It’s interesting: up until before reading that article, I was caught up in discussions on the gentrification of my neighborhood here in East Hollywood and that of similar neighborhoods undergoing ‘development’. The piece on Davis reminded me of just how far this problem spans. Whether one is there or in Berkeley, Los Angeles or New York, the dismantling of affordable housing in our country is increasingly a fact.

In turn, the more acceptable it becomes for police to murder poor Black and Brown people on the street, the easier it is to accept a similar mistreatment of the growing number of fellow White, Asian, and other working class people in need of such affordable housing.

After all, at the end of that article from Davis, the author states that it’d be his honor to stand in front of the bulldozers threatening affordable housing at the university. And if such a provocation merits anything of a response from the Davis police department like that of 2011, the consequences might be even worse than a pepper-spraying.

It’s clear, then, that police violence doesn’t just affect any one group or race, but anyone who identifies themselves or stands in solidarity with poor or working-class people.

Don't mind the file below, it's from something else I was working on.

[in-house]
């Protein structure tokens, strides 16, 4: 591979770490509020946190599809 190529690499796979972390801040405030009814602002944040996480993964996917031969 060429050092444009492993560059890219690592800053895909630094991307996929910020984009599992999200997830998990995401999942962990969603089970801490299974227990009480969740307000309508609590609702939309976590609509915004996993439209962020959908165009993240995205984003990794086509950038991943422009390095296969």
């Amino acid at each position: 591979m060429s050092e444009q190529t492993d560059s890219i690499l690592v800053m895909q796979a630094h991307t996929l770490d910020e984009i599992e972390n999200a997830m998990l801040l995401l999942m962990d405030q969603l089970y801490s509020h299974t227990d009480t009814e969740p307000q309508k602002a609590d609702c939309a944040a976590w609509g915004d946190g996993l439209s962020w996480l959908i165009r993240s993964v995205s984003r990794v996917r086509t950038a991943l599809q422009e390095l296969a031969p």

How ironic in a country where so many people purportedly worship Jesus! As I’ve read it, Jesus was a revolutionary, and if he came to America tomorrow, I believe he’d stand first with the many marginalized groups of this nation.

With that, however, I think it’s enough on my part. How are you doing, my friend? What’s it like to meet so many different counterparts of your family in Myanmar? And what do they do out there? Do they read news from America as well, or does their literature perhaps revolve more around China and other Asian politics? Is there such a thing as race to them, or is it more about class? If it’s the latter, have you noted any efforts at developing something else besides turning to insurgencies? As always, you know I’m curious to know.

Oh and before I forget: I’m going to visit your mom in TC before the new year is out! I originally wanted to take some soup over to her, but as I’m still pinching pennies for the most, I think I’m just going to take a chessboard or cards.

Thank you for your time, and cheers to more letters between us soon.

With hugs, warmth, and wishes for the best to you during your time out East,

Jimmy “JIMBO” Recinos

Author: J.T.

I'm a writer, editor, and photographer with a passion for community development en Los Angeles. While my editing work covers a range of different subjects, my writing focuses primarily on social welfare in the city, including education at L.A.'s public middle and high schools, public transportation planning and efficacy, housing and small business policy, as well as voting turnout for local elections and policy. My photography is similarly city-based, focusing mostly on what makes Los Angeles home to so many working-class people from all across the U.S.A. and throughout the world. Enjoy.